Answer: I think a soil test is in order - both azalea and camellia prefer soils on the acid side. If the plants are crowded they may be competing for nutrients, and if they're growing under an eaves where natural rainfall is diverted, they may not be getting enough moisture. It's natural for leaves to yellow and fall at this time of year, even with evergreen plants. (The older leaves are shed after 2-3 years to make room for new spring growth.)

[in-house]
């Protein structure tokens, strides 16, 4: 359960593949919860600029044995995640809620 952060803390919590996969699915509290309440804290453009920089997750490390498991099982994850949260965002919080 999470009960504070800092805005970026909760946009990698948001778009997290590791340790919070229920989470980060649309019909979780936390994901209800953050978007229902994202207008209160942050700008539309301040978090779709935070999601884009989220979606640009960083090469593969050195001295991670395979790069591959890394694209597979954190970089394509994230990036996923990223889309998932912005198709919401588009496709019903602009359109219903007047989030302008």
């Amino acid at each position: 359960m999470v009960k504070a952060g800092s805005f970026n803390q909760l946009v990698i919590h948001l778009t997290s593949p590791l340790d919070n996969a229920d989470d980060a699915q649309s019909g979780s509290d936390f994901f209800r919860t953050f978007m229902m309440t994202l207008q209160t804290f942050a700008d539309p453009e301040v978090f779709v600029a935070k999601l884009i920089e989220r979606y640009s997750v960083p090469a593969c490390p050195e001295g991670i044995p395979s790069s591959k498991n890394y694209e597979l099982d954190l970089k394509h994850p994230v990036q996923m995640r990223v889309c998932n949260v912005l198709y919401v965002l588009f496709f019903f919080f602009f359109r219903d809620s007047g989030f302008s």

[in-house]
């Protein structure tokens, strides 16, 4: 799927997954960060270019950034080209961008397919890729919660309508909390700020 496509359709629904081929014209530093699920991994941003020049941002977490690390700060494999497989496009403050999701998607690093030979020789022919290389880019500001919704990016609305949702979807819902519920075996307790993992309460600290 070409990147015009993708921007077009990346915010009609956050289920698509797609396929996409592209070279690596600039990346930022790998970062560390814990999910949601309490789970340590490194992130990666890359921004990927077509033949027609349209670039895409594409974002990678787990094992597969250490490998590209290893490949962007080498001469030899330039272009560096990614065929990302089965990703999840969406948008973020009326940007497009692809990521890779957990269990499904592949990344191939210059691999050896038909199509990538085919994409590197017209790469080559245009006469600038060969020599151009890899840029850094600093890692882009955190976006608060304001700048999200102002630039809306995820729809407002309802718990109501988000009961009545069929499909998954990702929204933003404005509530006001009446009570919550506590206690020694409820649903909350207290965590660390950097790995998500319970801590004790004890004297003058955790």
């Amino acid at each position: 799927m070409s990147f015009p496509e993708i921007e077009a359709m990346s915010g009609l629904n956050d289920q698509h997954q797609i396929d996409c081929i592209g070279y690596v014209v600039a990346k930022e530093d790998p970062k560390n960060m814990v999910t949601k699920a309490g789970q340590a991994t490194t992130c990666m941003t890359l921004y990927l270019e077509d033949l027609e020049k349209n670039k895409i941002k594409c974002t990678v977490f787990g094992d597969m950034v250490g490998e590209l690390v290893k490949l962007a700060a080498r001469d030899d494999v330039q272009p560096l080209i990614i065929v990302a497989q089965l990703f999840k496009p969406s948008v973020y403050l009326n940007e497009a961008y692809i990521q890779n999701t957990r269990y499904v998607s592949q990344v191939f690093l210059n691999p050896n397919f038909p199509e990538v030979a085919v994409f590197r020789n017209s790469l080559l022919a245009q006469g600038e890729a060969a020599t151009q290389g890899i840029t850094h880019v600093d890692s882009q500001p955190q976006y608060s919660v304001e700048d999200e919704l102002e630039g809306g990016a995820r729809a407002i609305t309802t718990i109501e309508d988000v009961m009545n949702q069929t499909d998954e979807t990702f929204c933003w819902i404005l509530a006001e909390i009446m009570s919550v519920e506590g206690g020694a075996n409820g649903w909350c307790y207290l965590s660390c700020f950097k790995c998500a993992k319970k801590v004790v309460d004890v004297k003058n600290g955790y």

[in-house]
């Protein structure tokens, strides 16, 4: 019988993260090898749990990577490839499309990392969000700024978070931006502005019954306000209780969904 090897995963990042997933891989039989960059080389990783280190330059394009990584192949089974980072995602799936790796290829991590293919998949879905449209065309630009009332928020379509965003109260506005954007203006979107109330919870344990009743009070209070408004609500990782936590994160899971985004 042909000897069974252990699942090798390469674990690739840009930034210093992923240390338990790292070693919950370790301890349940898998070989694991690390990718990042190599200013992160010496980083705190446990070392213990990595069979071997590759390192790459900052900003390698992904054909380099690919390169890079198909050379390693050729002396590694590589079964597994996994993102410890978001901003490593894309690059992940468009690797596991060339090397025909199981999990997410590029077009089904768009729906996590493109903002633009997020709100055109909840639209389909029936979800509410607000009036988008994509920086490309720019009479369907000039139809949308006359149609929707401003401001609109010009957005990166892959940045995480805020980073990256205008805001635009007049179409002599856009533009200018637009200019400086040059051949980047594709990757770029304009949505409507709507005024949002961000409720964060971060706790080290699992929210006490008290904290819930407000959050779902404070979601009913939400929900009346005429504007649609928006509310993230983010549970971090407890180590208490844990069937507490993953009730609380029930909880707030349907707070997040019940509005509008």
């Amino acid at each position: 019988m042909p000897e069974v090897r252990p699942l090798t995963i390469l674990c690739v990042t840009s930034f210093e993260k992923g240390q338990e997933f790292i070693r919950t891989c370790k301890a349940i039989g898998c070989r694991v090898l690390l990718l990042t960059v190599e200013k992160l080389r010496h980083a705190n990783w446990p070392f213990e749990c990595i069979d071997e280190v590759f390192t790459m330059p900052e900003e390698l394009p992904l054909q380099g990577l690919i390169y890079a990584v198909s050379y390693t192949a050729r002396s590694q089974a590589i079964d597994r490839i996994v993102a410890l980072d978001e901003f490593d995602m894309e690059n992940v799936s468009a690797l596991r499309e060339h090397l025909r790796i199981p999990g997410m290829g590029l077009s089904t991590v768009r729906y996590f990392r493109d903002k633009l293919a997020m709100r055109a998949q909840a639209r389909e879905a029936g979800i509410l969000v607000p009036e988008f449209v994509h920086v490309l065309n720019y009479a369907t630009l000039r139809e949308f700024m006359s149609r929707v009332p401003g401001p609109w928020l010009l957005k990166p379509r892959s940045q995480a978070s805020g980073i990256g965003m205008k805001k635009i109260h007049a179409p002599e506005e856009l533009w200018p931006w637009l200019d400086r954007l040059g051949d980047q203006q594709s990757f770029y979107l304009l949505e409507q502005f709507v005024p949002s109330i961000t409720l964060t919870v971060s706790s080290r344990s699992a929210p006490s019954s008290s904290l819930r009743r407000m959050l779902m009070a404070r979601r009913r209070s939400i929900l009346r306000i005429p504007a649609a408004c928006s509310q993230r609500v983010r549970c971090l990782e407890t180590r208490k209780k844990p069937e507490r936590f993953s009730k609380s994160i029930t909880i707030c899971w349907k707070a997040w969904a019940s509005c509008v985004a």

If you decide to prune or transplant, do so in the spring, after the bloom period is over. Otherwise you'll sacrifice next spring's bloom. If the soil test indicates the pH is too high, amend the soil with peatmoss prior to transplanting.
Providing elbow room and rich, well-draining soil, and adequate moisture during the growing season will help your plants regain their health.
Q&A Library Searching Tips